Example: A young mother is looking for an apartment for her and her 6 year old child. A potential landlord requested information from the young mother, including a request to perform a credit check. The young mother explains to the landlord that she has just recently returned to work after caring for her child for the past 6 years and therefore may have little or no credit history to review. The landlord states that he understands her situation and will take into account all of the information (income information, references, etc.) she provided to him when making his assessment.

A landlord may ask for a co-signer or guarantor if a potential tenant has poor references, a bad credit rating, or a history of default. However, a landlord cannot require a tenant to find a co-signer because they can be identified by one of the prohibited grounds for discrimination.

Example: A landlord cannot require a co-signer simply because the potential tenant is a single parent, a recent immigrant to the country, a person with a disability, a person who receives social assistance, is of a different race or sexual orientation, etc.

Living in the Unit: What rules can a landlord impose on their tenants?

Rules and policies implemented by a landlord may be necessary to ensure the comfort and enjoyment of all tenants. However, such rules or polices may unintentionally single out particular people living on the premises, thus resulting in unequal treatment. A tenant has the right to be free from discrimination and harassment throughout their tenancy. Therefore, a landlord has a responsibility to ensure that the policies and practices that they are implementing do not result in the discrimination or harassment of its tenants.

A landlord may set a restriction on the number of occupants per room or bedroom to prevent overcrowding of any given unit. Such a restriction must be made in good faith and must relate to a legitimate health and safety requirement. There are situations where such a policy may result in a tenant being discriminated against, such as families with multiple children and/or large, extended families.

Example: A landlord had an informal policy of renting one-bedroom units to single people or couples, two-bedroom units to a couple with one child, and three-bedroom units to couples with two children. A single mother of three children submitted a rental application for an apartment, but was denied. The policy was found to have a discriminatory effect based on the tenant’s family status. As a result, the landlord was found to have violated the Act.[15]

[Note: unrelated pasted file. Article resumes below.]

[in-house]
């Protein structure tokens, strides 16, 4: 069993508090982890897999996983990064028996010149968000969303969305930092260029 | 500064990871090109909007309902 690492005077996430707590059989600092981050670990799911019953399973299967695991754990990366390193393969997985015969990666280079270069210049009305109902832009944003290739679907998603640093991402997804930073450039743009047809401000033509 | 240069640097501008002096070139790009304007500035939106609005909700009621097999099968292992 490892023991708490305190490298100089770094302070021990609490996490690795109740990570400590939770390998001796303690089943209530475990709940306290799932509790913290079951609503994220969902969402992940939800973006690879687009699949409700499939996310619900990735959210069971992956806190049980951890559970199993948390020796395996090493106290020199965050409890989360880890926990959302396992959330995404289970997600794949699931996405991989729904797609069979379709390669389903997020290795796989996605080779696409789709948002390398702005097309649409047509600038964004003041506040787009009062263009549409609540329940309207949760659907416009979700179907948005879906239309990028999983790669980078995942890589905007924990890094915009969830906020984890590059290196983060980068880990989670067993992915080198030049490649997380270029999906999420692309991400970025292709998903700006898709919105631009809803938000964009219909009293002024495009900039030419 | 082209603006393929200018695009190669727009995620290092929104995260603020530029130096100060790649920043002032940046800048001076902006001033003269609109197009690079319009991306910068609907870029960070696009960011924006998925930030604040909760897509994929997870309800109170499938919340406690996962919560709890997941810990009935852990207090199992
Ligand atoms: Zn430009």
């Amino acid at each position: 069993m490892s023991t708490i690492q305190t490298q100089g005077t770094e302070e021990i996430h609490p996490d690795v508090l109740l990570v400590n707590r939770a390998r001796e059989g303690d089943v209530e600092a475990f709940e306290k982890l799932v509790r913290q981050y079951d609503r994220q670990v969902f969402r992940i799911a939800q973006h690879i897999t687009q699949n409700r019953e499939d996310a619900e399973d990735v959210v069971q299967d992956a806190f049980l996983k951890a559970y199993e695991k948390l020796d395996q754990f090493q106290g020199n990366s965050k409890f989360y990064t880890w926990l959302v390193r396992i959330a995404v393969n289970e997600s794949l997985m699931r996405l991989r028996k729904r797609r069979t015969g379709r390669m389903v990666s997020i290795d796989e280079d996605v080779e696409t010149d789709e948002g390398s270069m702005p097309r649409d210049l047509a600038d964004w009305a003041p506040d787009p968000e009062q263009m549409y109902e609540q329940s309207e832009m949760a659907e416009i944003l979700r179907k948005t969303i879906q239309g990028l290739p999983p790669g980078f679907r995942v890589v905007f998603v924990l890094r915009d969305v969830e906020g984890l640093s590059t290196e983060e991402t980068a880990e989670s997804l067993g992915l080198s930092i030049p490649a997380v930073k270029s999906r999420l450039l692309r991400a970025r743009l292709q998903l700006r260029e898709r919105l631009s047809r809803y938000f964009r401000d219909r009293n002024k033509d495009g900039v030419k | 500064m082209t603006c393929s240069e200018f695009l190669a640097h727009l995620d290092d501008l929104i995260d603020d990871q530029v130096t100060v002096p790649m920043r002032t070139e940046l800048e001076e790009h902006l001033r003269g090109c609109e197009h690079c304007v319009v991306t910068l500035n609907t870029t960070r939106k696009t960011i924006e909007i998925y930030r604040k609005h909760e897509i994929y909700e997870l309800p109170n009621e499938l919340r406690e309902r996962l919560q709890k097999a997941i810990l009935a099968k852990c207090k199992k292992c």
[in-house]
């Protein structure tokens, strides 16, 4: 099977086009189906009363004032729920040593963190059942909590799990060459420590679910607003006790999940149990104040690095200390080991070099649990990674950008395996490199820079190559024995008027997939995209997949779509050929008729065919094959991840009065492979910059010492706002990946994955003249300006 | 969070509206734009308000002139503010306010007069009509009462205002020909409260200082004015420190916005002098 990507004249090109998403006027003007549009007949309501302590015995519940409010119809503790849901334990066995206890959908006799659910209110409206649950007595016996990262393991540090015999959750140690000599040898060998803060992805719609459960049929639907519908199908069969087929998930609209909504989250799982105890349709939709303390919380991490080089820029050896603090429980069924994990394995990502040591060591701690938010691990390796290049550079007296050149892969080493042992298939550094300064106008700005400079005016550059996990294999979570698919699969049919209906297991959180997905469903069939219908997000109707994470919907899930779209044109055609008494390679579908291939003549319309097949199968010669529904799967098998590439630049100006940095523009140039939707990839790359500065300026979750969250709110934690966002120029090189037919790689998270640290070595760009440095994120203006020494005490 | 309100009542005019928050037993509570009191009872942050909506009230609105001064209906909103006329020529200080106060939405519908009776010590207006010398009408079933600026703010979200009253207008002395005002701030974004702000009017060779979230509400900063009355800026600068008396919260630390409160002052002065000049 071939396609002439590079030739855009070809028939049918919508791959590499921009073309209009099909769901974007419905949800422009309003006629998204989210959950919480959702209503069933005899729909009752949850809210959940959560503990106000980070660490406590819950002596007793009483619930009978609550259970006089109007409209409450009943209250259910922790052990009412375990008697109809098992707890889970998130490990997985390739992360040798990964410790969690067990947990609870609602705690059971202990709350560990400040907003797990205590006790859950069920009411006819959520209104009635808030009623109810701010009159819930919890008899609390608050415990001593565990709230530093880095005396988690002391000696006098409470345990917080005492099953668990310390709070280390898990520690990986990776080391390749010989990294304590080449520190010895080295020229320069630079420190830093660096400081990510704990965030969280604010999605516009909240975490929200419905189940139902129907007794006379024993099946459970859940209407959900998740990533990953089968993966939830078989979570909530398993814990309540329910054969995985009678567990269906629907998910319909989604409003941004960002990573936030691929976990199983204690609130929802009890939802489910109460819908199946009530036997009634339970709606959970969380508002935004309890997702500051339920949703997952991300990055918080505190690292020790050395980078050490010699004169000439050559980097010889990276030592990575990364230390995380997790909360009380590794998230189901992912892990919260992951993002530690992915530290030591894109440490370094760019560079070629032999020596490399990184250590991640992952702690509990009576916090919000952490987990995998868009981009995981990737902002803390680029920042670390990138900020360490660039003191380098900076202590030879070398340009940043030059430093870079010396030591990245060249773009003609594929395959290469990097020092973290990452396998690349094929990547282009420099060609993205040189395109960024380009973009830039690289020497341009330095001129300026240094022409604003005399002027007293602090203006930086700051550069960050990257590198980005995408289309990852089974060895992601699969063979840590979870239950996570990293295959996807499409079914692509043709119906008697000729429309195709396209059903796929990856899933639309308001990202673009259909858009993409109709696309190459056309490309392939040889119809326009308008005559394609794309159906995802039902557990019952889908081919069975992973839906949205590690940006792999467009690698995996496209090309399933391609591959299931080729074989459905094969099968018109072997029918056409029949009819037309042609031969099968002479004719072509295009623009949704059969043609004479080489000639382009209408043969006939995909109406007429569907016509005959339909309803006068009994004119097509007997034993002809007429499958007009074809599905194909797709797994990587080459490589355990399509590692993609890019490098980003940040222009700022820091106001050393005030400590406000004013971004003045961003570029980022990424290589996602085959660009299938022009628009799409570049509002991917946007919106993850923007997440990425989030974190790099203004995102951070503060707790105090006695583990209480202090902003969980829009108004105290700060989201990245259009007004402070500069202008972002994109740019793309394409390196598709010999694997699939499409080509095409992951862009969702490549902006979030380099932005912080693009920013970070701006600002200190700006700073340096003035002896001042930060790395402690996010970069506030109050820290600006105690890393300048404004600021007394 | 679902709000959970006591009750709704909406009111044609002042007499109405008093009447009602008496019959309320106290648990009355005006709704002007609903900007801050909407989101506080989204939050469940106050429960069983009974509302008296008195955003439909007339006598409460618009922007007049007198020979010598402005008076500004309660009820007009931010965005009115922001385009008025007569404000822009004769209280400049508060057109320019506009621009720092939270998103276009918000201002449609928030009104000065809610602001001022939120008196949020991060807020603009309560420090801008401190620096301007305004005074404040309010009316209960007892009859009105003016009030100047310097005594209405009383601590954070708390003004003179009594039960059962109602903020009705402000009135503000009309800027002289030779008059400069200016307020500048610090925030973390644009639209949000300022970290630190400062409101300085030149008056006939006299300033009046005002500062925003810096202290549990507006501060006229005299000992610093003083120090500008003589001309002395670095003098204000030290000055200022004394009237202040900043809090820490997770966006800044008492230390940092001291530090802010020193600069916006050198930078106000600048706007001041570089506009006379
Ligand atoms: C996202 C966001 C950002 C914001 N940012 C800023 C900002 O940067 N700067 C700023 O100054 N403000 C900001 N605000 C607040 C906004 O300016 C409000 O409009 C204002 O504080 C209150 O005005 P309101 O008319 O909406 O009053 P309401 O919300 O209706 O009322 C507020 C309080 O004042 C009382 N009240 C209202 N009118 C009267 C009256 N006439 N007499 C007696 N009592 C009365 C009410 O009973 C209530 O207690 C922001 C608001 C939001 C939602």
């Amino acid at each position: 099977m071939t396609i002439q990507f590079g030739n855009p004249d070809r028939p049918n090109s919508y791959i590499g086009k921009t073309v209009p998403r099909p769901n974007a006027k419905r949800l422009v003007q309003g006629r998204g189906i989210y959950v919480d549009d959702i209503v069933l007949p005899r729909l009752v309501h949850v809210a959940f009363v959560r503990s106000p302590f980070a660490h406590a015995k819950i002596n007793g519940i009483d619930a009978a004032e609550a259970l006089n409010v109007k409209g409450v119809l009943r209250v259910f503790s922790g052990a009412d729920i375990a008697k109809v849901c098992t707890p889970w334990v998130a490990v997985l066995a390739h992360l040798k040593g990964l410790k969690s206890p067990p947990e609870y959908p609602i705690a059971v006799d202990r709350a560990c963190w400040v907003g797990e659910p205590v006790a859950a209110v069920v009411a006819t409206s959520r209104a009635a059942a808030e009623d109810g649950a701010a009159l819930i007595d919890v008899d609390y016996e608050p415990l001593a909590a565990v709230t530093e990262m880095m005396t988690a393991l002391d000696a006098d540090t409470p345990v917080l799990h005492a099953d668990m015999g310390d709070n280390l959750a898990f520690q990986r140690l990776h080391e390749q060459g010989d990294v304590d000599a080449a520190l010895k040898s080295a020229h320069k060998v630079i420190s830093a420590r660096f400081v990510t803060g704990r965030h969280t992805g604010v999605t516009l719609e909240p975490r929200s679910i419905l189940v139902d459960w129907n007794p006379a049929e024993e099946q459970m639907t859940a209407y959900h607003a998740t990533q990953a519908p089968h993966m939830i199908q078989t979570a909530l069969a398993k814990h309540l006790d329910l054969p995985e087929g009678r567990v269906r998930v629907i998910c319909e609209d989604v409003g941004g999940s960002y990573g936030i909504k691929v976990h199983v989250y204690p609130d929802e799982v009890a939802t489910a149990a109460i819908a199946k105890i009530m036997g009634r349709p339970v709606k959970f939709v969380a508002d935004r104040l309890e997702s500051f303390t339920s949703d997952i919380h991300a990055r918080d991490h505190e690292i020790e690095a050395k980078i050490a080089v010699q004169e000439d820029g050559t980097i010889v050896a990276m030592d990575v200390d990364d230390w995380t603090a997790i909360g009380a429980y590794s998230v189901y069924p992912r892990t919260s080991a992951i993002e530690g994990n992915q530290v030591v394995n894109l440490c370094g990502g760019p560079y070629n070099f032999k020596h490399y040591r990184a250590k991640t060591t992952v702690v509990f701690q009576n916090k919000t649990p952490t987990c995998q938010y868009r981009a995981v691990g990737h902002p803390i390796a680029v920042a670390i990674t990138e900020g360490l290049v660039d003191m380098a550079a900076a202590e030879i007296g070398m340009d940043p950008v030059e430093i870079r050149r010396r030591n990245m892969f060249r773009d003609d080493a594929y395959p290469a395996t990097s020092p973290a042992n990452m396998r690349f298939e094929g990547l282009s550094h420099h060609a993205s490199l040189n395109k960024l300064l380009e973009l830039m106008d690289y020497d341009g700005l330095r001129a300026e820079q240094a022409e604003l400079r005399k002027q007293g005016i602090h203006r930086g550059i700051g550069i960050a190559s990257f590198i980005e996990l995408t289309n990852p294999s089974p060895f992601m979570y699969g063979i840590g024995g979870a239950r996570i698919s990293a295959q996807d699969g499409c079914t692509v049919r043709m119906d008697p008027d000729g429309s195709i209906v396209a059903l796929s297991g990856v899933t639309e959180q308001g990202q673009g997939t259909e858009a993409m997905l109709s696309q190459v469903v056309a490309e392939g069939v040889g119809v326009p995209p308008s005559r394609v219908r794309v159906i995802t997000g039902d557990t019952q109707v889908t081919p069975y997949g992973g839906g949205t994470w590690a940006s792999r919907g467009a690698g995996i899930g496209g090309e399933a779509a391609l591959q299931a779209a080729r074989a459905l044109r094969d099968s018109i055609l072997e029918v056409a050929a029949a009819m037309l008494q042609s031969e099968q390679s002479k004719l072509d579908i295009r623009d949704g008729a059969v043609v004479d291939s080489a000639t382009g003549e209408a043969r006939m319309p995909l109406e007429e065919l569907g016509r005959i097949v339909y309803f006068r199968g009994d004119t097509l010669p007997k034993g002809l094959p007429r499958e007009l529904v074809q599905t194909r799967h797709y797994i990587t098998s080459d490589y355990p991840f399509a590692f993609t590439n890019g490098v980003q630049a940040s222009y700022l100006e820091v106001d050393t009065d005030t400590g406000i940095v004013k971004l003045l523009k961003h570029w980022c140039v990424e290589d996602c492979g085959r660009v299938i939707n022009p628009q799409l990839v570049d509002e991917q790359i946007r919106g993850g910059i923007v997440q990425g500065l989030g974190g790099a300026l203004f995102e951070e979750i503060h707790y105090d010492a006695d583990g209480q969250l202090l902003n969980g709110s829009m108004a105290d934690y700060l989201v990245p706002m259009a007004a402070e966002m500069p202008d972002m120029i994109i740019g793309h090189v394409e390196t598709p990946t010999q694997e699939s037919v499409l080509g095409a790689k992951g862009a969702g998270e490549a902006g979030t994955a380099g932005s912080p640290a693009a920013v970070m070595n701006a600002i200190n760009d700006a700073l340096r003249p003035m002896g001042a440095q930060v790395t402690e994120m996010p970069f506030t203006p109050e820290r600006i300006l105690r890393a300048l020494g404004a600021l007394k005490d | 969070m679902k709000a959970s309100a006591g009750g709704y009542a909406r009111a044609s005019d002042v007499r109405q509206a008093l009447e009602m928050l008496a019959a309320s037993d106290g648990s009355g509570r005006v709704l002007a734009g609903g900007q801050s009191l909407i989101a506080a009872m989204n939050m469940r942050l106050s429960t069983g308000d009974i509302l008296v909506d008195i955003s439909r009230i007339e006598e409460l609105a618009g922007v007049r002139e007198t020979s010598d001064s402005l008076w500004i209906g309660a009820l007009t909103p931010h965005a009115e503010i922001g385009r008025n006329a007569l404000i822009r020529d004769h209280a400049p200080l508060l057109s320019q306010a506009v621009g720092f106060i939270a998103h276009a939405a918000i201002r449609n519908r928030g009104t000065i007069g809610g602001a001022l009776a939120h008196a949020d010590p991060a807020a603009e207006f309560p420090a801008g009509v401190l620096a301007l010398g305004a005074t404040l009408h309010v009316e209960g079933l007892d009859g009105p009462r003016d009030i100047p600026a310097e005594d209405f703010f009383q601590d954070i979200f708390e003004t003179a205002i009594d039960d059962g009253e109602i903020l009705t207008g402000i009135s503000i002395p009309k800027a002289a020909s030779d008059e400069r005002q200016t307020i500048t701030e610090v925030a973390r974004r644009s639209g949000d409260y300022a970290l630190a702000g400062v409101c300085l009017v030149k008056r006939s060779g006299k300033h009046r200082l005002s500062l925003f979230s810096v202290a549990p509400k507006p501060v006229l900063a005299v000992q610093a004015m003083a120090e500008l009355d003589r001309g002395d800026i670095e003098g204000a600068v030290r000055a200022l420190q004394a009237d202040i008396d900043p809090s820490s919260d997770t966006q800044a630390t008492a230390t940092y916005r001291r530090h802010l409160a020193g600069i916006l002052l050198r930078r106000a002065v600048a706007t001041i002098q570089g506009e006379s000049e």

Another common policy implemented by landlords is a “no pets” policy. While landlords are permitted to include such a rule in a rental agreement, it may also raise potential human rights concerns. Such a policy would have a discriminatory effect on a tenant who requires a service animal due to a disability, such as seeing-eye dog for a blind person. Thus, a landlord may be required to accommodate a tenant with a disability who needs the use of a service animal.[16] With that being said, any landlord must balance the needs of a tenant requesting accommodation with the needs of the other tenants in the building. Please refer to our Guideline Regarding the Use of Service Animals for more information on how to accommodate a tenant’s need for a service animal.

Example: A tenant with a physical disability requires the use of a service dog. Despite a “no pet” policy, the landlord understands the needs for such a service animal and accommodates the tenant by allowing her to live with her service dog. Other tenants complain that the service dog was uncontrollable, with the dog continuously barking and lunging at other tenants. The landlord raised these concerns with the tenant and provided her with ample opportunity to improve the situation. There was no improvement. In the end, the landlord decided to evict the tenant because the dog was large, strong and excitable, which could not be controlled by the tenant. The landlord made clear that the reason for the eviction was because of the service animal’s unruly behavior, not the tenant’s disability.[17]

A landlord may also impose a “no smoking” policy within their building, as smoking has the potential to negatively affect the health of other tenants and may require extensive cleaning after the tenant moves out. However, a landlord should be careful to accommodate the needs of any tenant who may need to smoke, particularly medicinal marijuana, for medical reasons. Any landlord has a duty to explore legitimate accommodation requests from tenants. With that being said, a landlord may have little or no obligation to accommodate the tenants need to smoke if doing so would amount to undue hardship. For example, the accommodation may result in undue hardship due to second hand smoke negatively affecting the health and safety of other tenants.

As mentioned before, every process for accommodation is unique and involves a lot of different factors. What is important is to focus on the individual needs of the person requesting the accommodation, while at the same time ensuring that the needs of the other tenants are being met. A landlord should do everything in their power to accommodate the individual needs of their tenants, unless doing so would result in undue hardship.